A parent dying is one of the hardest things that can happen to a young person. It can be really hard to make sense of how you feel.
You might feel sad, confused, scared, angry, guilty, relieved – or a mixture of things. Or you might feel numb and empty. These feelings are called grief. And there’s no right or wrong way to grieve: whatever you’re feeling is OK.
Grief can affect you physically too. You might find it hard to sleep, not have much of an appetite, or have headaches or stomach aches, for example.
We all react differently to someone dying. How you feel might be affected by the relationship you had with your parent, how they died or how your family sees death, for example.
But it’s important to remember that you don’t have to go through this alone. There are lots of places where you can get help and support if you need it. However you’re feeling, things can get better. This page suggests a few things that might help you and places where you can get more support.
It’s good to talk
Talking about how you’re feeling can be hard, but it can really help you feel better. You might feel like you want to just keep things to yourself, or that you can’t trust other people. While keeping your feelings to yourself might feel like the best thing to do, it can end up making those feelings worse.
This doesn’t mean you have to talk about everything all the time, but when you feel you are ready to talk, talk to someone you trust. This could be:
- Someone in your family
- A good friend
- A teacher that you get on well with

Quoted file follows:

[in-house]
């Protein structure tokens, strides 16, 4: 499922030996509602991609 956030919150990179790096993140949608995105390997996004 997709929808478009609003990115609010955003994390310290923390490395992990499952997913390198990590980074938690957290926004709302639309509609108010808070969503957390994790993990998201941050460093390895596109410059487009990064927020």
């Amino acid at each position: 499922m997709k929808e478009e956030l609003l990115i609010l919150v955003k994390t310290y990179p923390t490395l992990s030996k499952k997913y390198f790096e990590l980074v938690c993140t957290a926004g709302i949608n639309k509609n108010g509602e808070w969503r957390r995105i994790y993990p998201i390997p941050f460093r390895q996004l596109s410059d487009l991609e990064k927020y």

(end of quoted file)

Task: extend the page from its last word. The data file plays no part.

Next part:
- Somebody you know who has also lost someone
- A counsellor – your school might have one, or you could ask your doctor about a referral
Ask for help
As well as talking about your feelings, it’s important to ask for help when you need it. You might need some time to yourself, something to take your mind off things, or maybe just a hug.
Other people might be unsure of what to say or do because they don’t want to upset you, but this doesn’t mean they don’t care. If you feel like you need help, try telling people what you need. If it’s too hard to do this face-to-face, try sending a message or writing an email.
You’re not alone
Here are some places where you can get help from people who really understand.
- Child Bereavement UK can help you in lots of different ways, including apps, games, support services, and friendship groups.
- Help 2 Make Sense has blogs and podcasts to help you come to terms with a death. Most of the advice here is from young people who have dealt with death themselves.
- Hope Again is a place where you can learn from other young people about how they’ve coped with death. You can also get support from trained counsellors over the phone and by email.
- Grief Encounter offers advice through their website, helpline and chat service. They also have counselling, workshops and fun days out.
- YoungMinds is for young people who are struggling with their mental health. They have very useful guide on managing grief and loss.
- The Mix helps young people over the phone, through webchat and email. You can access a counsellor through them and use talk to them by text if you’re really hurting or feeling desperate.
If you’re really struggling, ask for help. Don’t wait.
If you feel like you want to end your life, call 999. Don’t worry – this IS an emergency. You can also call HopeLine UK on 0800 068 4141 or text them on 07860039967, or call Samaritans free 24 hours a day on 116 123.